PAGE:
• Oh and conversely, you feel good about yourself too. The fact that someone wants to give you something reinforces your sense of self. After all who would want to give something to someone they don’t quite like?
  • You learn humility because you’re accepting a favour.
  • And you learn gratitude.


As moms, parents, adults we are used to giving all the time. It would do us good to sit back and receive for a change. So all of you out there:

  • Receive help. Ask for it and accept it with gratitude.
  • Receive compliments. A simple thank you without putting yourself down does it.
  • Receive gifts, yeah why not?

Accept, without any thought of paying back, simply with an open heart full of gratitude and nothing else.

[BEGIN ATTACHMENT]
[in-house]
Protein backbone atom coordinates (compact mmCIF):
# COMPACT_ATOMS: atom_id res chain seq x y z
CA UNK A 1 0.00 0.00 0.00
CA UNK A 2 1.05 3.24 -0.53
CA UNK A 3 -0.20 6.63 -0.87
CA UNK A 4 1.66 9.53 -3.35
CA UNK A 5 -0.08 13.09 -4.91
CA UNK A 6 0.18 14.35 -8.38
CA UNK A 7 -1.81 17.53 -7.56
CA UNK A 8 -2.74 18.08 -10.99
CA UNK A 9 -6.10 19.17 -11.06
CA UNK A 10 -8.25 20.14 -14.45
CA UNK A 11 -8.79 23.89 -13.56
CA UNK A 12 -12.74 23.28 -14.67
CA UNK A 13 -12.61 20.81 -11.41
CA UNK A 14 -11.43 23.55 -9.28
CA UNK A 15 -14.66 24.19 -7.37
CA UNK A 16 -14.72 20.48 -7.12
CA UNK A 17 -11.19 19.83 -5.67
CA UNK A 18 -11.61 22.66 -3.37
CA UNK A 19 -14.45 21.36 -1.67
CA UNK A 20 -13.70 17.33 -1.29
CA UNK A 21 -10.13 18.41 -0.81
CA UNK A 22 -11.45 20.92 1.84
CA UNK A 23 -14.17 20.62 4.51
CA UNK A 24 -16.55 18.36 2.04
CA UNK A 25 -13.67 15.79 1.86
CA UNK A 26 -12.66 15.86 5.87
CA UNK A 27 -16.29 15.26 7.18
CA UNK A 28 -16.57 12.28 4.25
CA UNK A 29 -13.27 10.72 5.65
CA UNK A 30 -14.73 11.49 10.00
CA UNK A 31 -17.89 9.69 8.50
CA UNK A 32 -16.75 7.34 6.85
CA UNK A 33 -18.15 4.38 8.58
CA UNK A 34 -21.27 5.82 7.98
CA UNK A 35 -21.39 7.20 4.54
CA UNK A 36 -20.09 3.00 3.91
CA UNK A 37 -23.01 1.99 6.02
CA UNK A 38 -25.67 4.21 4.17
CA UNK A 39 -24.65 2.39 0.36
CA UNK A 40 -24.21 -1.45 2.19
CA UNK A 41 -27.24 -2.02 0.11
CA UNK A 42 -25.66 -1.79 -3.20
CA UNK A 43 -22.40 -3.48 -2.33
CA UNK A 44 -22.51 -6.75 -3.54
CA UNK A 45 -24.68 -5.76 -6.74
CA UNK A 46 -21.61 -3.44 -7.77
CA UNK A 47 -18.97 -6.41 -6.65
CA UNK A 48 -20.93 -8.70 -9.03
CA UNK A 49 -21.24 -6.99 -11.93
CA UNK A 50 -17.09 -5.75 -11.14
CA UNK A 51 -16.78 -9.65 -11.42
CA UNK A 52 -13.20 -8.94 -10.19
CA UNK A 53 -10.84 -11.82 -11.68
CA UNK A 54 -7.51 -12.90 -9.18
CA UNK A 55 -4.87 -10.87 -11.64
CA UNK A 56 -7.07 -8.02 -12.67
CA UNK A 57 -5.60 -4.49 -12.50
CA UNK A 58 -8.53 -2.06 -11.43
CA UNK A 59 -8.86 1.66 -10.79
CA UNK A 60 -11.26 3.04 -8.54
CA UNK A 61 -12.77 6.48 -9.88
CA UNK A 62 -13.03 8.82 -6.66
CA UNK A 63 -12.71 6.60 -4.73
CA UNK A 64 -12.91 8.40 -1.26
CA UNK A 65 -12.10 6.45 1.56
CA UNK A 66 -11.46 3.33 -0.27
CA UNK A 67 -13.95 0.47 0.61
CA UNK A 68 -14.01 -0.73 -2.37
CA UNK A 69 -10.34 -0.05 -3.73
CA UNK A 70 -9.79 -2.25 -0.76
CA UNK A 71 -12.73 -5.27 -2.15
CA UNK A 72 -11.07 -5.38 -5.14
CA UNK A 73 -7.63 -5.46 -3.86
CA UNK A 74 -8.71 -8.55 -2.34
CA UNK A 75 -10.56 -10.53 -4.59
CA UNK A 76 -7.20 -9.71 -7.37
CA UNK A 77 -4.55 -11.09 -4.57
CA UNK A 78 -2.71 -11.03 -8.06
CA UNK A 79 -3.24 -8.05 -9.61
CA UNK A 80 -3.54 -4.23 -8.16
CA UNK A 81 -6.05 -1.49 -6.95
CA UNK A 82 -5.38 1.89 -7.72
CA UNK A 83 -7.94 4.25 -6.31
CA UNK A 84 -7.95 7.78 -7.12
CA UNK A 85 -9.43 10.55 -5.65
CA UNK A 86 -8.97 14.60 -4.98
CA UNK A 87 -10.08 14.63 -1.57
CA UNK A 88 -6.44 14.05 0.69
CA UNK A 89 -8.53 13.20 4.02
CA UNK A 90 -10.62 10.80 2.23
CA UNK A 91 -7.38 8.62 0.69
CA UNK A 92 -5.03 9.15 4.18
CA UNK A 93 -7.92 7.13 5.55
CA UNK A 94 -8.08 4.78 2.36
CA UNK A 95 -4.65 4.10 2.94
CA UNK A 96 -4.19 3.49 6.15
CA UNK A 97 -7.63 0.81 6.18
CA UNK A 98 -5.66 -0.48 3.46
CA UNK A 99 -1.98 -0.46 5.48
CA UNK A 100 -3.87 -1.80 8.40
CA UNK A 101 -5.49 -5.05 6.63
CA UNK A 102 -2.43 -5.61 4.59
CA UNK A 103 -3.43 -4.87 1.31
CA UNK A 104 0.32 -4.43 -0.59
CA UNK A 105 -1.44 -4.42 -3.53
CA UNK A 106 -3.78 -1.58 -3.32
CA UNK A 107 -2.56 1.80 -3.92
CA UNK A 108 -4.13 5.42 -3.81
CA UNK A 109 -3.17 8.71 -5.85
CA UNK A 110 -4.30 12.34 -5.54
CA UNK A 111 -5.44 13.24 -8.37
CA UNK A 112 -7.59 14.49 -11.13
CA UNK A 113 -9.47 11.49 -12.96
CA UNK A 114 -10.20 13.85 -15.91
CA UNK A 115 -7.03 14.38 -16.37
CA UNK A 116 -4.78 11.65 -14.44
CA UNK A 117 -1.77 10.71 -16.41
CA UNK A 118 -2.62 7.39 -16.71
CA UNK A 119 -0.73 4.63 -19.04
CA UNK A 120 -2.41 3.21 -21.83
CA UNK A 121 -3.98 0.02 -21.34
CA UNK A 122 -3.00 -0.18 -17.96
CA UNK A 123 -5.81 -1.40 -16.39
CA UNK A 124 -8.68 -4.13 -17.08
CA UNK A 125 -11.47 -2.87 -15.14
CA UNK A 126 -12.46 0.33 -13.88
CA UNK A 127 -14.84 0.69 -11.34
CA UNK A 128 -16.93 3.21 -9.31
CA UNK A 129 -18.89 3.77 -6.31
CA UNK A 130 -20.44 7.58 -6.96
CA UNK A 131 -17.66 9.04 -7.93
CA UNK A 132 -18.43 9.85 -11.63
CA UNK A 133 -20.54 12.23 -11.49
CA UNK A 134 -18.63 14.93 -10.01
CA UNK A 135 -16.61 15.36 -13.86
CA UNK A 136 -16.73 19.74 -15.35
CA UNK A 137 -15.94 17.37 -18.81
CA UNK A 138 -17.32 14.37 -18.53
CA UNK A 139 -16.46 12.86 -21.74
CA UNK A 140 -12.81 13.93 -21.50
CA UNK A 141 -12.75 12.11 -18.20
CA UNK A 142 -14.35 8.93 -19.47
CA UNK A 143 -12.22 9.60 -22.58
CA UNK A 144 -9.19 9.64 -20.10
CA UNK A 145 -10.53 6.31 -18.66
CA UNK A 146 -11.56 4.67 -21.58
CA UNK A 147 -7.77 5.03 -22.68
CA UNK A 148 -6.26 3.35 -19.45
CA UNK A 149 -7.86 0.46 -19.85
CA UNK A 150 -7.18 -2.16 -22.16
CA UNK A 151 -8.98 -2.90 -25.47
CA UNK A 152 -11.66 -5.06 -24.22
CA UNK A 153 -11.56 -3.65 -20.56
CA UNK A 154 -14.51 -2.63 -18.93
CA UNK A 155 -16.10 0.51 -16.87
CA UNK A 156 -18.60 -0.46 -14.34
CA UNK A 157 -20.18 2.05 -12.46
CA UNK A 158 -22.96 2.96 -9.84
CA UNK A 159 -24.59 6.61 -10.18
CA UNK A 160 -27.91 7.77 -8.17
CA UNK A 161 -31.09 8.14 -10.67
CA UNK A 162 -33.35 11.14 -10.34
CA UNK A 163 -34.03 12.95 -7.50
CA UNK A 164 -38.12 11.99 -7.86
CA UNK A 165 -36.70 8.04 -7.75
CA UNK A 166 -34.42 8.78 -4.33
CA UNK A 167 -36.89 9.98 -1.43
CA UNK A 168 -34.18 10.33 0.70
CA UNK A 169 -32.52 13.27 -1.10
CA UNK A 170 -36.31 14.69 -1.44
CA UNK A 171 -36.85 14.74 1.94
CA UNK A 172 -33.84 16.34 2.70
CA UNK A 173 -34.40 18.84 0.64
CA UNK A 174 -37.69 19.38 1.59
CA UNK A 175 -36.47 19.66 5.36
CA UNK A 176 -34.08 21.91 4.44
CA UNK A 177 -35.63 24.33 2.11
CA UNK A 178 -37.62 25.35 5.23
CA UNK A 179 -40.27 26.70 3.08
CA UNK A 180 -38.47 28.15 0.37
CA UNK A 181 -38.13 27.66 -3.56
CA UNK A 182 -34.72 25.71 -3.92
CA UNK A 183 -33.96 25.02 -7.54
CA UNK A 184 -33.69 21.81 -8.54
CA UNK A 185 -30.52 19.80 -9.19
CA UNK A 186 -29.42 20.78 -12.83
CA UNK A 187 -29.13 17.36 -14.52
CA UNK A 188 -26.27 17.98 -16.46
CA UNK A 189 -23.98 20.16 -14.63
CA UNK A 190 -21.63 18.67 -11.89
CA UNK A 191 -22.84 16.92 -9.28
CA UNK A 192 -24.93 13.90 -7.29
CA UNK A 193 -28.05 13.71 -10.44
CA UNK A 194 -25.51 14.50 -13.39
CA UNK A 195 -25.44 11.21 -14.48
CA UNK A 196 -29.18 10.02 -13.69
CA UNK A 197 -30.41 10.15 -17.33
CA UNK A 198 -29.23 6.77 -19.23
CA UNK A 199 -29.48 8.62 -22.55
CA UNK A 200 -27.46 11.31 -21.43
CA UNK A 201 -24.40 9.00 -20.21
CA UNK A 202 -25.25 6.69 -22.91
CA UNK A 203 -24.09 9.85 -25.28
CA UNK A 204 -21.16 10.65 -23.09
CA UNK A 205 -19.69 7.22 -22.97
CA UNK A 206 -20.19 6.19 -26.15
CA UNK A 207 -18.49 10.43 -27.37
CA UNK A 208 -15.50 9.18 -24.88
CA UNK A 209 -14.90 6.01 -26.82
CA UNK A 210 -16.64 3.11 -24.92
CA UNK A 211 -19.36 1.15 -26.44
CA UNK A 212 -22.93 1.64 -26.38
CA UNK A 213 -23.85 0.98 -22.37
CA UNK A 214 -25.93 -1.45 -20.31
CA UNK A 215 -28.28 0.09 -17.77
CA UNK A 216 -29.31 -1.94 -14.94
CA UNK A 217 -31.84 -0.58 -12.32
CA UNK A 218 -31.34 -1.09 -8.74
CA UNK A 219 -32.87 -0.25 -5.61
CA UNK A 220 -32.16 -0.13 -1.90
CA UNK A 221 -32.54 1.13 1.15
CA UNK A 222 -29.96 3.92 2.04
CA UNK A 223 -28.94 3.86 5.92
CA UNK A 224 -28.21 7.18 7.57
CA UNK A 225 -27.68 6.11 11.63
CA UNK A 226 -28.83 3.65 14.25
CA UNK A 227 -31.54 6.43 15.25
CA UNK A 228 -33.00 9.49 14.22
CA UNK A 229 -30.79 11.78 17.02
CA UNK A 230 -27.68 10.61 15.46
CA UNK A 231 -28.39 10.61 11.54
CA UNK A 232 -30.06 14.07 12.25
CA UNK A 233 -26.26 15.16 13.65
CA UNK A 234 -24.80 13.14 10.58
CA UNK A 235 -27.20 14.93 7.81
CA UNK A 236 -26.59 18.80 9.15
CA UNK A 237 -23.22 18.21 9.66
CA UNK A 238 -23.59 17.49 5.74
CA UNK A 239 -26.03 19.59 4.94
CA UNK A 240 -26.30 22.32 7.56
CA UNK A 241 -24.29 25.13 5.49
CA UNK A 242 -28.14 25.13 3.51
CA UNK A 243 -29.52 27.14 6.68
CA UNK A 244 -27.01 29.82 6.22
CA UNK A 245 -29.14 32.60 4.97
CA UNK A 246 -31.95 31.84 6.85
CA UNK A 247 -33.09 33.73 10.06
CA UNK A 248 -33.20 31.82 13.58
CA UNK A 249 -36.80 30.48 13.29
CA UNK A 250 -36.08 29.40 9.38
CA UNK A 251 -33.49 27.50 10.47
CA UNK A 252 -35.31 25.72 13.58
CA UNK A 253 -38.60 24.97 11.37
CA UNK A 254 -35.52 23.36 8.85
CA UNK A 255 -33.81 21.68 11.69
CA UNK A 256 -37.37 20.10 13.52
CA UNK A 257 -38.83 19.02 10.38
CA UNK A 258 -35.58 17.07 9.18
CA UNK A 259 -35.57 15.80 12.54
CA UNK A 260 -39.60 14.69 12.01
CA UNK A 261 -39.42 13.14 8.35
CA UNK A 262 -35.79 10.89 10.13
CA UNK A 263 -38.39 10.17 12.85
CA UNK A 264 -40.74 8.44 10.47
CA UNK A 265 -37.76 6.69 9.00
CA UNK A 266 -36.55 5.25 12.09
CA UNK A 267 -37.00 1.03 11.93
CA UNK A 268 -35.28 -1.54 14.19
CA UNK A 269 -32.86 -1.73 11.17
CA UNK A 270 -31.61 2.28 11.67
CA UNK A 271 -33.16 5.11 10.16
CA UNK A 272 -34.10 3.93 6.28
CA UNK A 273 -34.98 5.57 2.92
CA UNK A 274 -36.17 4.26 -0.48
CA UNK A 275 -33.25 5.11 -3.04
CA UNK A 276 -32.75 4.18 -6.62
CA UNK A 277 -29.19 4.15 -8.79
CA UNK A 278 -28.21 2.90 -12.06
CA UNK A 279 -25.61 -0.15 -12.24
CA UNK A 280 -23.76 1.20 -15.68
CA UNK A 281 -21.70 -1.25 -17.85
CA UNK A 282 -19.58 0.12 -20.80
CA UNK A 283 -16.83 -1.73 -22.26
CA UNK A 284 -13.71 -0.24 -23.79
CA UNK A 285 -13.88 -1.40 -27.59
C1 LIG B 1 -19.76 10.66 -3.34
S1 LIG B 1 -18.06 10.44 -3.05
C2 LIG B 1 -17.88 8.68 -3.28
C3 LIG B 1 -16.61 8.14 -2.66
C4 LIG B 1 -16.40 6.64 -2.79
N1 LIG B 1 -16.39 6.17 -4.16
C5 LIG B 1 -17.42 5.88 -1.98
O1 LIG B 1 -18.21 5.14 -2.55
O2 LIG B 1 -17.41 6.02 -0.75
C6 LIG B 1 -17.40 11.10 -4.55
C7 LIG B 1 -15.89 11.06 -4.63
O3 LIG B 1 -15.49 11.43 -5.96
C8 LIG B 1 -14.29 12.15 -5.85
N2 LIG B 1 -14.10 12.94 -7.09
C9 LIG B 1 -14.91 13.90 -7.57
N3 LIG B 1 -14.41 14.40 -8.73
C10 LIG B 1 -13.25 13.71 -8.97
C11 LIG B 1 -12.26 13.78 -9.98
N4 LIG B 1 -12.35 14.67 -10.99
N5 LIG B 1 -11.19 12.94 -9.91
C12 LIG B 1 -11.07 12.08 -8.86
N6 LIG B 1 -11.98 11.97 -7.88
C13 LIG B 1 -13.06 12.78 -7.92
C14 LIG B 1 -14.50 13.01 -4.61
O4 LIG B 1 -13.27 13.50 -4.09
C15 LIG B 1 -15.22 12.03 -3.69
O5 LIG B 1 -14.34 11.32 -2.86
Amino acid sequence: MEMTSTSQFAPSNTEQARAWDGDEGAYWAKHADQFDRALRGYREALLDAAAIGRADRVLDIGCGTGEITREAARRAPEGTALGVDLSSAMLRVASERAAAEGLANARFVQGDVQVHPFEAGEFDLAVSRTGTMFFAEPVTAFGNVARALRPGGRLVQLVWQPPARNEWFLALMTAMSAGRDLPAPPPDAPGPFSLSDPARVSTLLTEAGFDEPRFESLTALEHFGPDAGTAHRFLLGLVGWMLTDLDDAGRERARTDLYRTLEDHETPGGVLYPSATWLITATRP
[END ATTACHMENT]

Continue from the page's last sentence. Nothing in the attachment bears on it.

PS: In case you were wondering, the bread was absolutely scrumptious – soft, flavourful and ‘cinnamony’ with a mild sweetness and nuts and raisins that sprung a delicious surprise in each bite.



and with #ChattyBlogs from Shanaya Tales

28 Replies to “A loaf of bread and a lesson on ‘receiving’”

  1. Oh I am like that too. I can give but when it comes to receiving, I am so shy and hesitant! Reading your post was reading my thought process. I shall try and incorporate your receiving ideology to my life and see how it works for me!! Thanks for sharing such a thoughtful post Tulika

  2. I read somewhere that we have to take compliments from others heartily. Many will feel that they are not worthy of a compliment or undermine themselves or think, others are simply saying those words etc.. but we should accept a compliment and feel better as there is one person who felt we are good at something and they took time to say it to us directly. Your post reminded me of this. I appreciate whenever a friend remembers me and brings me something she cooked.